The second chapter to “Apart (Of Me)” teases out a little more of the tension between Spike and Buffy and gives us on eyeful as to what some people (Andrew) think is best for Buffy. If only Buffy, as a plucky mere mortal, could get it together and buy into the American Dream by getting a mortgage on a two-bedroom starter home stocked with IKEA furniture! That is Andrew’s dream for Buffy. And, ever since his amazing and disastrous “plan” to keep Buffy safe, he has managed to secure only part of it, “part” being the key word here. Buffy’s programmed body had been made secure in the suburbs, until it was kidnapped, while Buffy’s mind was encased in a bot! So, for the purposes of this review, “Buffy” is the one encased in a bot. And “the other Buffy” is Buffy’s body programmed to believe it has a personality. A bit confusing, no doubt, and a bit of a mystery as to how this was going to keep Buffy safe in the first place!
Buffy observes that the space in Buffy’s “dream home” that is designated as an office is in between a bedroom and a bathroom. Is it possible that the other Buffy might have plans for a nursery in the future? Spikes dismisses that as rubbish. But Buffy begs to differ. Indeed, there are two Buffys with their own ideas on what is real and what is rubbish.
And then, quite abruptly, Andrew reveals that he has placed a tracking device in the other Buffy’s necklace. That seems rather convenient but plausible. It’s an intimate chocker that she might like to keep close to her body indefinitley. Whatever the case, that’s what they’re working with.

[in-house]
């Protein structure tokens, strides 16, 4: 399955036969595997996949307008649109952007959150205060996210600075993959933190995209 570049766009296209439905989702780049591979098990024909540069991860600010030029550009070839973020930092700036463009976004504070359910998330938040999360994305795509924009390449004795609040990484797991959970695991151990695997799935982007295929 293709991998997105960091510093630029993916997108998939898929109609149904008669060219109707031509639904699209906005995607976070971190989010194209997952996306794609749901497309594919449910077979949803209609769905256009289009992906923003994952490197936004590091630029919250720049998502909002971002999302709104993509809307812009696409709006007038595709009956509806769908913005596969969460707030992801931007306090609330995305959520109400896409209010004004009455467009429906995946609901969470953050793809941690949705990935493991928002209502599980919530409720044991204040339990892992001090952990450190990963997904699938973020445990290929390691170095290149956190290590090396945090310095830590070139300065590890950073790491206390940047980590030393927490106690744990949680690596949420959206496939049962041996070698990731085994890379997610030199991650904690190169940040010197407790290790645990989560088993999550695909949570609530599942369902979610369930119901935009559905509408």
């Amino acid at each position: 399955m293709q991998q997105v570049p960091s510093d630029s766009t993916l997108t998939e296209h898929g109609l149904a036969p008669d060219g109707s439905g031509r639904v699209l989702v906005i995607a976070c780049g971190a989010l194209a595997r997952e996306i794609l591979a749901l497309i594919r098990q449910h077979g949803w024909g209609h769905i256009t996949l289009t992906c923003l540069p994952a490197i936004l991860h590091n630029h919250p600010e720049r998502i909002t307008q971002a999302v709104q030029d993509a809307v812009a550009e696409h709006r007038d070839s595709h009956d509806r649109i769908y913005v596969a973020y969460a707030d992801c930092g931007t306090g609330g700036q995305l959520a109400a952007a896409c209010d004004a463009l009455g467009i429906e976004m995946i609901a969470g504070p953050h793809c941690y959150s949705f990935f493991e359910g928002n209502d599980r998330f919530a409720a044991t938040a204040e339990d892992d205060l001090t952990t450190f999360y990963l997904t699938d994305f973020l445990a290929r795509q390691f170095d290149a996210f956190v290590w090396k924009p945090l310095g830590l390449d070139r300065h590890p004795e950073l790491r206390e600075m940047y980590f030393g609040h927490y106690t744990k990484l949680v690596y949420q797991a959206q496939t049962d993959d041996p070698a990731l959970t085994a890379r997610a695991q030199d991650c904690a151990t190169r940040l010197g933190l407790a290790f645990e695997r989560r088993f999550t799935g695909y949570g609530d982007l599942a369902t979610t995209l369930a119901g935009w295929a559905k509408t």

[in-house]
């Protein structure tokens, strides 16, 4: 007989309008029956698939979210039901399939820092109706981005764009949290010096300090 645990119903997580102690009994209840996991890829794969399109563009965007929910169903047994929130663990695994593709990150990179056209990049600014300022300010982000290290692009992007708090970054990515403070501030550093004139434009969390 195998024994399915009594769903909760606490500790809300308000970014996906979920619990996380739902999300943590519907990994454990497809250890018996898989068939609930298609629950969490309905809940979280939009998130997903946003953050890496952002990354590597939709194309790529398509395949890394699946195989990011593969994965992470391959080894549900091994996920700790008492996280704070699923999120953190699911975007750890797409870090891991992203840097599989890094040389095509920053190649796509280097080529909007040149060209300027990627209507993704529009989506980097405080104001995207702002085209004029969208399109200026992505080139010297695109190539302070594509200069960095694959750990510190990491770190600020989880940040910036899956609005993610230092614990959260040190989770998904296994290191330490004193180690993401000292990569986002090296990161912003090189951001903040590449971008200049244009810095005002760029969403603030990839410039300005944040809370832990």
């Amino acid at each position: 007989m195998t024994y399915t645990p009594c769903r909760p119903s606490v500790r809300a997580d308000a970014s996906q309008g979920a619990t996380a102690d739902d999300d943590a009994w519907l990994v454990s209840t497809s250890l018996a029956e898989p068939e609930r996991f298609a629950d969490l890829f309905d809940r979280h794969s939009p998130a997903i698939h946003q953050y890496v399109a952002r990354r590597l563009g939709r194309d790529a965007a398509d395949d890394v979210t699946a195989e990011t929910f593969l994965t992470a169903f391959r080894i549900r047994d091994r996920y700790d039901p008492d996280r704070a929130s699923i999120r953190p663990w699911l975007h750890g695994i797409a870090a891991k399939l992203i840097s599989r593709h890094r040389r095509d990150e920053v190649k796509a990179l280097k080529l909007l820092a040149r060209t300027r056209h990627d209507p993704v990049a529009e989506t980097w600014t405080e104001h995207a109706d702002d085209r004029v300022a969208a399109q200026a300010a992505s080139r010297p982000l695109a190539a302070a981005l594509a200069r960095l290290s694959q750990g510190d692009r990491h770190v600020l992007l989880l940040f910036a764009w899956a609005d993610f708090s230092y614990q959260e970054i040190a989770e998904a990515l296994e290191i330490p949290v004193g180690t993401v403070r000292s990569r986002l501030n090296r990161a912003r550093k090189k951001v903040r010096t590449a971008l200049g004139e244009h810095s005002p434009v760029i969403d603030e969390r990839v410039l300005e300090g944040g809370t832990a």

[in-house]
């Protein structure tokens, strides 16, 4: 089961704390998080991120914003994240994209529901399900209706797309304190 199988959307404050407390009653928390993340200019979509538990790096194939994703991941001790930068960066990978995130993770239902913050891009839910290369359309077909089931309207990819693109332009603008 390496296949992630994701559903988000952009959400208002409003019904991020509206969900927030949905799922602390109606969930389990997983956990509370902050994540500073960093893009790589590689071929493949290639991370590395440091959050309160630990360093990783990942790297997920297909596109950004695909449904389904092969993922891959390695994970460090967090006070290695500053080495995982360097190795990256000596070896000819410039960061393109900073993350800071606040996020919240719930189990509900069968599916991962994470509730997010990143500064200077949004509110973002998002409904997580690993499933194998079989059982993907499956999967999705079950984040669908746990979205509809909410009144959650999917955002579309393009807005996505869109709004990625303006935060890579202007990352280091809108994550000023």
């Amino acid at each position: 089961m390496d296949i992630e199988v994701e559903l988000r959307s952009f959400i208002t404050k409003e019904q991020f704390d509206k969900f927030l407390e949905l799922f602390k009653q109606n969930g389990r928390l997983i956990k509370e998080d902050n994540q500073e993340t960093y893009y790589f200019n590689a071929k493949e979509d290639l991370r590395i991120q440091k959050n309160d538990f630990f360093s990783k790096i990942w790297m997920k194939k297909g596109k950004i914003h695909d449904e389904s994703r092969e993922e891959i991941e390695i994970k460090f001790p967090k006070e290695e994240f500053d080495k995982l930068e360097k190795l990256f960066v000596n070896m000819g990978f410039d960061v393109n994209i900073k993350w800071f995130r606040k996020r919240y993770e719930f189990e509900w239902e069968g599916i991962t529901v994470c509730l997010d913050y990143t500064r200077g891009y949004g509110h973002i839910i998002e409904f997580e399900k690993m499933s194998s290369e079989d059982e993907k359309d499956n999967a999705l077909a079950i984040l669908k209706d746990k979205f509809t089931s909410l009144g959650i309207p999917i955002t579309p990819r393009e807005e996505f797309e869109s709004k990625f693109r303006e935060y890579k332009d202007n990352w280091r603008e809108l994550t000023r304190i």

Circumstances being what they are, it makes sense that things would have cooled down for Spike and Buffy. Buffy is simply not herself! However, there is a scene with Buffy trying to reach her friend, Dawn, on the phone and Spike casually asks if Dawn is aware that she is no longer going to become an aunt, at least, not yet. Yep, mark that as a tease for what my lie ahead for those two. Spike, for his part, remains protective of Buffy and has his own ideas to work through. That leads to a nice little dust up when Buffy pulls away from Spike and, given that she’s part robot, tells him she isn’t exactly all that vulnerable. But she may regret those words. Inexplicably, she takes things too far in the other direction and is barking orders! Andrew and Spike, feeling rather guilty, just follow along but maybe that’s not such a good idea. In what seems like a nod to Joss Whedon’s recent movie, “The Cabin in the Woods,” Buffy decides to split up the group as they zero in on the other Buffy and her captors. Andrew and Spike obey. And then Andrew thinks it over. Hasn’t Buffy seen enough horror movies? he asks himself. Doesn’t she know that splitting up the group is the last thing you should do?
“Buffy The Vampire Slayer, Season 9,” issue 9, arrives May 9. Visit Dark Horse Comics.